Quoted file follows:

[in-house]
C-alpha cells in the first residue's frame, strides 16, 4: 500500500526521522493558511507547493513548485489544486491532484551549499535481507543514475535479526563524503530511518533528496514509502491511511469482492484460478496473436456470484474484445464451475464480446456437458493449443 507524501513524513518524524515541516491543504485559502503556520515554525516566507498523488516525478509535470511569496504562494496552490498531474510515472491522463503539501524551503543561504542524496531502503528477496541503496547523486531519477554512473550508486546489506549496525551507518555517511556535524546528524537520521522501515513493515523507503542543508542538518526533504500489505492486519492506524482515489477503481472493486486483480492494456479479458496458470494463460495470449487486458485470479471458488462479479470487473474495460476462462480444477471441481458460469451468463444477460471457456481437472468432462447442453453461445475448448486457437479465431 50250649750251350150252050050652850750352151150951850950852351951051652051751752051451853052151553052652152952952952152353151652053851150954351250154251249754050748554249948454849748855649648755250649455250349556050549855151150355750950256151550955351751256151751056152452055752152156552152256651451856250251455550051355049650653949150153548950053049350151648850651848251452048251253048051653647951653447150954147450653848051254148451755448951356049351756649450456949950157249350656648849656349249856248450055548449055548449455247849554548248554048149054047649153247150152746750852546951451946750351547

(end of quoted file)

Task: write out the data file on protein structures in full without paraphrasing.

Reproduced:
[in-house]
C-alpha cells in the first residue's frame, strides 16, 4: 500500500526521522493558511507547493513548485489544486491532484551549499535481507543514475535479526563524503530511518533528496514509502491511511469482492484460478496473436456470484474484445464451475464480446456437458493449443 507524501513524513518524524515541516491543504485559502503556520515554525516566507498523488516525478509535470511569496504562494496552490498531474510515472491522463503539501524551503543561504542524496531502503528477496541503496547523486531519477554512473550508486546489506549496525551507518555517511556535524546528524537520521522501515513493515523507503542543508542538518526533504500489505492486519492506524482515489477503481472493486486483480492494456479479458496458470494463460495470449487486458485470479471458488462479479470487473474495460476462462480444477471441481458460469451468463444477460471457456481437472468432462447442453453461445475448448486457437479465431 50250649750251350150252050050652850750352151150951850950852351951051652051751752051451853052151553052652152952952952152353151652053851150954351250154251249754050748554249948454849748855649648755250649455250349556050549855151150355750950256151550955351751256151751056152452055752152156552152256651451856250251455550051355049650653949150153548950053049350151648850651848251452048251253048051653647951653447150954147450653848051254148451755448951356049351756649450456949950157249350656648849656349249856248450055548449055548449455247849554548248554048149054047649153247150152746750852546951451946750351547